On the Met’s Eugene Onegin

First of all, before people to whom I owe money get annoyed, I didn’t actually go to the Metropolitan Opera in New York. I saw it live in HD in a cinema in Northampton. It was relatively cheap, I had the best view and I ate pop corn.

The story in Eugene Onegin is very close to my heart as it was first read to me when I was very small by my grandmother, who at the time was a teacher of Russian literature and a huge fan of Pushkin. I then had to study it at school as it is (rightly so) compulsory in Russian state schools. When I read it after finishing university in England, I fell in love with it all over again and saw it in a completely different light. Needless to say, my expectations of this production were high.

The story, (which if you haven’t read, you must) is an incredible tribute to mistimed love, friendship, selfishness and the way we view ourselves in society. The music by Tchaikovsky is magical and makes all those emotions even more powerful. It isn’t a happy story but you feel like a better stronger refreshed person after this viewing. I went to see it with someone who never read Pushkin before, or seen an opera for that matter, and he completely fell in love with it too.

The only happy character in the story is called, like me, Olga, yet I hope to be a complete opposite of her in my life. If I ever resemble her, shoot me. My favourite character has always been Tatiana, here played by Anna Netrebko. Everyone who ever mentions her name gets a crazy look in their eyes and repeatedly tells you how brilliant she is. I get wierded out when people do that. Alas, after seeing her performance I am now one of those people. She is fantastic! Amazing strong voice, incredible acting skills.. She was Tatiana! A difficult character so loved and cherished – she nailed it!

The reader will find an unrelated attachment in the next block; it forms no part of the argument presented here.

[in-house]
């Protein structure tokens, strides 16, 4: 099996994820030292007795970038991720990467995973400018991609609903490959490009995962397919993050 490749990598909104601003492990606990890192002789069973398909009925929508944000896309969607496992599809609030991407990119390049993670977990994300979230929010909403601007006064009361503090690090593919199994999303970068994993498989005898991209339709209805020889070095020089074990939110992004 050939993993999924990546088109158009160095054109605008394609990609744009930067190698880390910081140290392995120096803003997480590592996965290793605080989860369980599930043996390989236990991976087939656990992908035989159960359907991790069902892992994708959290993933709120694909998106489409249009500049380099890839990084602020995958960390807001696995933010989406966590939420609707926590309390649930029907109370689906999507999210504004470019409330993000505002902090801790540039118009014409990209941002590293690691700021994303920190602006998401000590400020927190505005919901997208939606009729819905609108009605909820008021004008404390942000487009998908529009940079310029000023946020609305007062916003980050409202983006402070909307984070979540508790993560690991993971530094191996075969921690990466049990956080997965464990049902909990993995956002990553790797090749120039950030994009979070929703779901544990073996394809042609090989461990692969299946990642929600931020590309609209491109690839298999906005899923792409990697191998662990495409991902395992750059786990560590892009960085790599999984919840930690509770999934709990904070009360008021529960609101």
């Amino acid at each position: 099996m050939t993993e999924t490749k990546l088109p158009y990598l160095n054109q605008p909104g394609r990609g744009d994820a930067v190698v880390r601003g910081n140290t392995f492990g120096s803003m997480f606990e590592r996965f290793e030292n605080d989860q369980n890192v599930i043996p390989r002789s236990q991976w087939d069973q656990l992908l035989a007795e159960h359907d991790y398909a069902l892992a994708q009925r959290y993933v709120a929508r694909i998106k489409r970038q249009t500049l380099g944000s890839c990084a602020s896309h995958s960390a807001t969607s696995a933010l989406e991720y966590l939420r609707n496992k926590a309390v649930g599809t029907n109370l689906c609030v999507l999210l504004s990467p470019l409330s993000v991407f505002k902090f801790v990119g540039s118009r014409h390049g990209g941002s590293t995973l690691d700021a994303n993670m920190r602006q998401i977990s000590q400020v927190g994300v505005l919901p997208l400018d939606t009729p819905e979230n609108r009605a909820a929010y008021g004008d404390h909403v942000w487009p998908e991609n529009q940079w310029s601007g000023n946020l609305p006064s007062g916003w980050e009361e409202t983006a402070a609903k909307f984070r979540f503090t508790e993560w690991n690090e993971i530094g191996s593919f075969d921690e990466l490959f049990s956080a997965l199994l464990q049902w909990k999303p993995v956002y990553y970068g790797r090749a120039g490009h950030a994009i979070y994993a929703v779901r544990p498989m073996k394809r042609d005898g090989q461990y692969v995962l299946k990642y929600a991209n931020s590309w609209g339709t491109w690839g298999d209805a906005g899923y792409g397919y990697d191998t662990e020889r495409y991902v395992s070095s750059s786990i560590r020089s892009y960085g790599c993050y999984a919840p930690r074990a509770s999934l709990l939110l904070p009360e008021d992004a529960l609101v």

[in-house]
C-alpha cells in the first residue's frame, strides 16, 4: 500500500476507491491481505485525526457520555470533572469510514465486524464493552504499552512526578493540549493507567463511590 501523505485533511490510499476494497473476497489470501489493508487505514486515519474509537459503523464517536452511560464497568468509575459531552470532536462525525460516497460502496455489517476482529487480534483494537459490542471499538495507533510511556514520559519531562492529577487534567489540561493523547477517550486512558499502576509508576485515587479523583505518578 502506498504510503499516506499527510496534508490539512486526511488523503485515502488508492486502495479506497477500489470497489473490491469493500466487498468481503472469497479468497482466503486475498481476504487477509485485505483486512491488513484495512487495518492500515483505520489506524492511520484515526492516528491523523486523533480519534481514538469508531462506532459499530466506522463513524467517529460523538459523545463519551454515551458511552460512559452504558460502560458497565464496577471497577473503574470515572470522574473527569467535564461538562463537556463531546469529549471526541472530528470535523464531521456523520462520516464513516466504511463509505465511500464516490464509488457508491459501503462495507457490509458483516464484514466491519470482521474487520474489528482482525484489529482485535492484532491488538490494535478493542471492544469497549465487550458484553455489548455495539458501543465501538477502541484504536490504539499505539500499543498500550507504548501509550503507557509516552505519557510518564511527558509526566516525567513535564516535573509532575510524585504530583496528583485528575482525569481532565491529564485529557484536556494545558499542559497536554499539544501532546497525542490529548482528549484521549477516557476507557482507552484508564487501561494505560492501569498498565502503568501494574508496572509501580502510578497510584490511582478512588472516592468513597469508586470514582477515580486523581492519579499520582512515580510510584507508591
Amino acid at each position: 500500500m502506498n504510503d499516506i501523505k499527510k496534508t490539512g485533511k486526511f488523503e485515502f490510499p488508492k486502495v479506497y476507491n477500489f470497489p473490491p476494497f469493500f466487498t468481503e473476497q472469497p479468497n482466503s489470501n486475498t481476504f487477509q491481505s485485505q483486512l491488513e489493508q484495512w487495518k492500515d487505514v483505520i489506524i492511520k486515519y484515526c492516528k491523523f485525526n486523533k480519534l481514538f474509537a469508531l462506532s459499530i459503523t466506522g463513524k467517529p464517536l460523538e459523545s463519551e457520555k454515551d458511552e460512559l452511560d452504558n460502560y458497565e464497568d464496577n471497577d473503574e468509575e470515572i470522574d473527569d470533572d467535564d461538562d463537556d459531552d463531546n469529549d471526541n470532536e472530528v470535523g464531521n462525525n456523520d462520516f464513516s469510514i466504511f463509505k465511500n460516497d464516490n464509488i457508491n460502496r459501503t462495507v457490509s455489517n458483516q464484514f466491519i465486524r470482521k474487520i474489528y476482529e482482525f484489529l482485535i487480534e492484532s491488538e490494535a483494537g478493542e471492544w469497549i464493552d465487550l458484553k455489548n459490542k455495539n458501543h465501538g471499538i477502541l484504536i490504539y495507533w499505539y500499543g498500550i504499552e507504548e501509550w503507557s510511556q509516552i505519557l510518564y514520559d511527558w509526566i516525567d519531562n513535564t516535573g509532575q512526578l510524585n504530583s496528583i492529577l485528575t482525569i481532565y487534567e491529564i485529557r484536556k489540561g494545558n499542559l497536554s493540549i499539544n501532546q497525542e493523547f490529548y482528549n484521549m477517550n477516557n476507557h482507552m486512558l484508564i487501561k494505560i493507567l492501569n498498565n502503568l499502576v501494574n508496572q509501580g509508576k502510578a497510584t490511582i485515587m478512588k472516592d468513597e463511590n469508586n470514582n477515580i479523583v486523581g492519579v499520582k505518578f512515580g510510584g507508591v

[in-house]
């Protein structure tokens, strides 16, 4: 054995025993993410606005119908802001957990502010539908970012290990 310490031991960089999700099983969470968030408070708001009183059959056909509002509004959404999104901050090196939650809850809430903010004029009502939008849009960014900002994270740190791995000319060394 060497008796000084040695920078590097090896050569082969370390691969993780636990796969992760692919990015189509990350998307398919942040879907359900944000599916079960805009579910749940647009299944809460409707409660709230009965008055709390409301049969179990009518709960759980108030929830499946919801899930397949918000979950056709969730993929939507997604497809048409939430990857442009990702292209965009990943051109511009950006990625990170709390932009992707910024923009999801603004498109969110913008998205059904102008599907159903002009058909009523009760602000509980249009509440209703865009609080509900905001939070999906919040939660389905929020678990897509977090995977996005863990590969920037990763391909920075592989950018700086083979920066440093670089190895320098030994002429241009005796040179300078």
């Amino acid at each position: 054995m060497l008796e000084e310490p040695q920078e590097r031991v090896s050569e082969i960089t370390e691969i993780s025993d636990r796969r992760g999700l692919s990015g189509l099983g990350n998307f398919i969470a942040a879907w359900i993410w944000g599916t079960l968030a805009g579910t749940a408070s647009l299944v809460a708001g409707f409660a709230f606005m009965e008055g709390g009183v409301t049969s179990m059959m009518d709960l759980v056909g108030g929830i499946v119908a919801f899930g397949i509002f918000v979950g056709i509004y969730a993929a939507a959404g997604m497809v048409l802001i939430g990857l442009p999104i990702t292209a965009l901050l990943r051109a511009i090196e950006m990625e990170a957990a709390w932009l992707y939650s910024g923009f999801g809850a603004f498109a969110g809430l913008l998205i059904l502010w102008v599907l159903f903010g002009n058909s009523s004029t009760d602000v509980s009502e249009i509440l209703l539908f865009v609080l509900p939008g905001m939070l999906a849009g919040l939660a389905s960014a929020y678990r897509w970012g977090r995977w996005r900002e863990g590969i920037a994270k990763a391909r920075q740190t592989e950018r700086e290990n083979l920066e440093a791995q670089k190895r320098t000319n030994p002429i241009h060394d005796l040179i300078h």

Mariusz Kwiecien, who played Onegin had a surprising performance. Whenever I saw Onegin before, he was always played as a very arrogant person. Often that arrogance was exaggerating to make the point (but that’s our Onegin, huh). Kwiecen takes a different approach and plays him simply as a very very bored young man (which of course he is in the book.) That actually turns out to be a much more powerful way to play him as doing something bad out of boredom rather than arrogance somehow makes it so much worse.

However, the best performance in the whole opera, without a doubt, was Piotr Beczala, playing Lenski. All I can say is that his charm, his voice, his charm completely disarmed me. Perhaps I am biased as he sang ‘I love you Olga’ repeatedly and flattery does work wonders.

Overall, it was a wonderful production with great cast that met and exceeded my expectations.
I will gladly give it 5 stars. And some extra points for enabling me to eat popcorn while live opera. Which was also delicious.

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